How To Get Nails Out Of Wall

How To Get Nails Out Of Wall
  • Author: Amanda Arnold
  • Posted On: April 23, 2022
  • Updated On: August 21, 2023

When removing nails from a sheet-rock wall, don’t punch a hole in the sheetrock with the hammer as you pull. So, here are a few pointers to consider. Use a wide putty knife to protect the surface by slipping it behind the hammer. Try end-cutting pliers, also known as nippers, if you have nails that are a bit too far in for the hammer to grip.

We usually don’t mind because the wall covers to hide the nails. However, we will eventually remove or replace the wall coverings, revealing the nails or nail holes in the walls. It can be difficult to remove nails from walls without damaging the drywall, especially if the nails are nailed into wall studs.

Has a stubborn nail stumped you? For the roughest nails, try these methods.

Pull Out Nail With A Hammer

Using the claw edge of your hammer as a pivot point, ram the claw into the nail shank and rock it sideways. Rep the procedure till the nail is removed. This approach gives you the most pulling strength while putting the least strain on the handle.

Driving a nail near a knot is a waste of time for three reasons: Before you can push the nail home, it must first bend in the dense wood surrounding it. Second, it’ll be firmly lodged in the wood and difficult to remove. Finally, straining on a hammer handle could cause it to break.

Although a hammer isn’t the finest instrument for nail removal, utilize it because it’s already in your hand. As close to the wood as possible, ram the claw into the nail shank and rock it sideways.

Then repeat the process, each time pulling the nail. You gain incredible pulling strength, capable of extracting even the toughest cement-coated or galvanized nails without putting your hammer handle or arm under stress.

This approach normally works even if the nail head has broken off because the hammer claw holds the nail’s shank. It does, however, have a few flaws. The head’s edge will bite into the wood and damage it. A worn claw may sometimes slip on the shank, resulting in no pull.

Use A Block Of Scrap Wood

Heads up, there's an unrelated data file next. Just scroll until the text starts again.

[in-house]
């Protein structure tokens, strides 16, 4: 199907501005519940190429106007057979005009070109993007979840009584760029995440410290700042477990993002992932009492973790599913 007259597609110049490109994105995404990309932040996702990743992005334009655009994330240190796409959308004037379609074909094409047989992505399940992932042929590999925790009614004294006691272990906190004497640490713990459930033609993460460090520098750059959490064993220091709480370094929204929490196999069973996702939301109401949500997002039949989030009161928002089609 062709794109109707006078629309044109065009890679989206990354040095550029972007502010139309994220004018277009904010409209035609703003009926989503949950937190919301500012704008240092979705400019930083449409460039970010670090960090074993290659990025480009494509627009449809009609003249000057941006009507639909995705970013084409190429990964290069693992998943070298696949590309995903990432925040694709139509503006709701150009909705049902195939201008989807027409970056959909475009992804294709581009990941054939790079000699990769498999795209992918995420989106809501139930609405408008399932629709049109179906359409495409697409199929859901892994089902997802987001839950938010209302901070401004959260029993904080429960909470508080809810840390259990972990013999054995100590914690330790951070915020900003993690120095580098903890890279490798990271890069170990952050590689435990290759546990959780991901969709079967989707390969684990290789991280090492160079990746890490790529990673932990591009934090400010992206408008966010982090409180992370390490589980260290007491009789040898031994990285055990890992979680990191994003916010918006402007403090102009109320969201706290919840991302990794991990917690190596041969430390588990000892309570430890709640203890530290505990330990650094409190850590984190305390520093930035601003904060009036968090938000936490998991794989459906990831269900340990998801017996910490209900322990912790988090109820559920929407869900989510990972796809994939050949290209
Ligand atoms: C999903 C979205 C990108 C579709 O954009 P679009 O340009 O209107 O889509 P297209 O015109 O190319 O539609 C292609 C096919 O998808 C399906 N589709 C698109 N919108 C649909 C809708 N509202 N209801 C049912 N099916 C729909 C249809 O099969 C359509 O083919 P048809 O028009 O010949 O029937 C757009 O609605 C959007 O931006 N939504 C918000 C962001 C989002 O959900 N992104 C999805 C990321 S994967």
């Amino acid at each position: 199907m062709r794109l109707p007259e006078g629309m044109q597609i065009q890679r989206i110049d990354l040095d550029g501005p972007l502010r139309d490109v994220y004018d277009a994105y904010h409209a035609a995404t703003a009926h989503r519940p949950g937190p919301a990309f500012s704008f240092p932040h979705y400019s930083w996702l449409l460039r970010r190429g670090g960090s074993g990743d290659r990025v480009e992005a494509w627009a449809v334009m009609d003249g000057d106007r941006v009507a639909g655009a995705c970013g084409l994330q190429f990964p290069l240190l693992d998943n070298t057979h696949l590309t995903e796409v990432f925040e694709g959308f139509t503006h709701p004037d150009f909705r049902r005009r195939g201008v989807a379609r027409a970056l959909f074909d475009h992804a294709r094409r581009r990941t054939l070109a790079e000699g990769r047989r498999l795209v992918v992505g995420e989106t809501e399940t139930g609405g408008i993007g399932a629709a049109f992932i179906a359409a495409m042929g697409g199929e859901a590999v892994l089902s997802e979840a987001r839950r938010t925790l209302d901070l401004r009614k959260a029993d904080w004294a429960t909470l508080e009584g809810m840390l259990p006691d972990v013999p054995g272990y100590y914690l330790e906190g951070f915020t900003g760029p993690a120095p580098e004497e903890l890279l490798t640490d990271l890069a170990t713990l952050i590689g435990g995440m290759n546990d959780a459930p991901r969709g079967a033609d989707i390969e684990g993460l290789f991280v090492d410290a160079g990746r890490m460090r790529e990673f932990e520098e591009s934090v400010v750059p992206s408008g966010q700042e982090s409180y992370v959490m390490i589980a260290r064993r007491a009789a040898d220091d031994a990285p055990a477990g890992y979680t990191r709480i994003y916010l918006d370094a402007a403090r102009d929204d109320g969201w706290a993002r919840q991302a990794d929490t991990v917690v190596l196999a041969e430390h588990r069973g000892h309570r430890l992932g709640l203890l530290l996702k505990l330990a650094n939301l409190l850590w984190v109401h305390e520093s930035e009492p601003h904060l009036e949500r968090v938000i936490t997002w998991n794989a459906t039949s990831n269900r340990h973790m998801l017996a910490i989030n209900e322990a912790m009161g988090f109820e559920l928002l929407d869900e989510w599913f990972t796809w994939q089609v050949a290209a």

To protect fragile surfaces, place a block of scrap wood behind the hammerhead. The block also improves the leverage of the hammer claw, allowing you to rock the hammer directly back on its head rather than sideways.

However, this is not always the case. Only use this straight pull-on nail that comes out easily or isn’t pushed through. A wooden-handled hammer could be broken otherwise. Although you can yank hammers with a fiberglass or steel handle harder, you’ll discover that using a sideways pull is much easier.

Cut The Struck Nail

A reciprocating saw can cut through a fraction of the time it takes to extract nails. It can also reach nails that are difficult to reach otherwise. Many multi-purpose blades are capable of cutting both wood and nails.

You can also accomplish delicate tasks with a gentle touch, such as reaching beneath trim to cut nails, screws, and bolts without marring the wood.

Pull Out The Nail From Outside

Using nippers, pry the finish nail out from the backside. Its head will pierce through the wood with minimal harm. Finish trim is costly, so it’s best to save it if you can. Pull the finish nails out of the backside if you can peel it off.

If you drive back through them, they’ll fracture the front. Nippers, slip-joint pliers, and locking pliers are all good options.

Drive The Finish Nails Completely

To avoid pulling finish nails, use a nail set or a pin punch to punch them all the way through. Finish trim less than 5/8 inch. Thick is preferable for this approach. To avoid destroying a precious piece of woodwork, finishing carpentry may necessitate more advanced techniques.

The hammer-and-block technique or pliers can be used to pull most bent finish nails. If you can’t peel the trim off without hurting it, drive your finish nails through it and pop it off.

They’re particularly useful for removing cross-nailed windows and door casings.

Final Thoughts

After removing the nail from the wall, use your hammer to gently tap the nail hole to level down the wall surface surrounding it. Then use spackle to patch the hole and a damp paper towel to wipe the area clean. To finish the process, touch up the spackle with a little paint after drying.

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Author: Amanda Arnold

Amanda has been working with ConstructionHow since 2021. Her experience spans over 5 years in the creative niche such as home decor and trends, landscaping, renovations, and custom architectural values. As a home designer expert, she has a keen eye for the latest home improvement trends with accurate facts that readers find impossible to ignore. Being invested in home-building trends is how she has gained her lucrative expertise exploring more to bring a positive ambiance for all homeowners (and even tenants!). Currently, she lives in a beautiful beach home, a source of fascination for her.